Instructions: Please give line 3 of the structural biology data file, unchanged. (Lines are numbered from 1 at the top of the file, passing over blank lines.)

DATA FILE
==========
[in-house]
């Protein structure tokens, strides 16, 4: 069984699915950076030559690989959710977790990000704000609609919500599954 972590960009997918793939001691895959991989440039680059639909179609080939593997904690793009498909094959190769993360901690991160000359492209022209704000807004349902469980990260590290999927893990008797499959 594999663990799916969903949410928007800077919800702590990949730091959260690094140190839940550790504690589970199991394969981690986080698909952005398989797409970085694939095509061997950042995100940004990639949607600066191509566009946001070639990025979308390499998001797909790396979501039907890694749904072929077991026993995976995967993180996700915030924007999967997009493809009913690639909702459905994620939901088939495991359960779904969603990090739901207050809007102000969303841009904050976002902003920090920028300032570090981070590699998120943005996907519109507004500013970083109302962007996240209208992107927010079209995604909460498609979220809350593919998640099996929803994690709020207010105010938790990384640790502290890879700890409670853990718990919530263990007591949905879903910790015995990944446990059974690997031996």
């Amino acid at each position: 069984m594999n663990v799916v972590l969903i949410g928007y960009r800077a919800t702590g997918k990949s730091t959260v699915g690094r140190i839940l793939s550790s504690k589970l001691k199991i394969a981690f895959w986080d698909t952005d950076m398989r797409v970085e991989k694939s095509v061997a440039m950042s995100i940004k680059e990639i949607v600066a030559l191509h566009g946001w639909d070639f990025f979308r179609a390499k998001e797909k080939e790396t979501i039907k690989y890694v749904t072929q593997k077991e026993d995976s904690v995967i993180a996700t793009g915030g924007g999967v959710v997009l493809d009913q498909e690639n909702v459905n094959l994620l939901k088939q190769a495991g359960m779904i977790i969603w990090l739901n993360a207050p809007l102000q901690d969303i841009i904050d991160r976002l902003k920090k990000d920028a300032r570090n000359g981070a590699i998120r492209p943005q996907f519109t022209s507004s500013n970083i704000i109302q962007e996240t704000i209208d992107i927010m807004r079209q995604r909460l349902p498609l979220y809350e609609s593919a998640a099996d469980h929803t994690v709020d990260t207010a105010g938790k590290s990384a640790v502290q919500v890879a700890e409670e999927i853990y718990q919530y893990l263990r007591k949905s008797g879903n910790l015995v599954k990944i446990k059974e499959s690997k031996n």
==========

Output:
């Amino acid at each position: 069984m594999n663990v799916v972590l969903i949410g928007y960009r800077a919800t702590g997918k990949s730091t959260v699915g690094r140190i839940l793939s550790s504690k589970l001691k199991i394969a981690f895959w986080d698909t952005d950076m398989r797409v970085e991989k694939s095509v061997a440039m950042s995100i940004k680059e990639i949607v600066a030559l191509h566009g946001w639909d070639f990025f979308r179609a390499k998001e797909k080939e790396t979501i039907k690989y890694v749904t072929q593997k077991e026993d995976s904690v995967i993180a996700t793009g915030g924007g999967v959710v997009l493809d009913q498909e690639n909702v459905n094959l994620l939901k088939q190769a495991g359960m779904i977790i969603w990090l739901n993360a207050p809007l102000q901690d969303i841009i904050d991160r976002l902003k920090k990000d920028a300032r570090n000359g981070a590699i998120r492209p943005q996907f519109t022209s507004s500013n970083i704000i109302q962007e996240t704000i209208d992107i927010m807004r079209q995604r909460l349902p498609l979220y809350e609609s593919a998640a099996d469980h929803t994690v709020d990260t207010a105010g938790k590290s990384a640790v502290q919500v890879a700890e409670e999927i853990y718990q919530y893990l263990r007591k949905s008797g879903n910790l015995v599954k990944i446990k059974e499959s690997k031996n």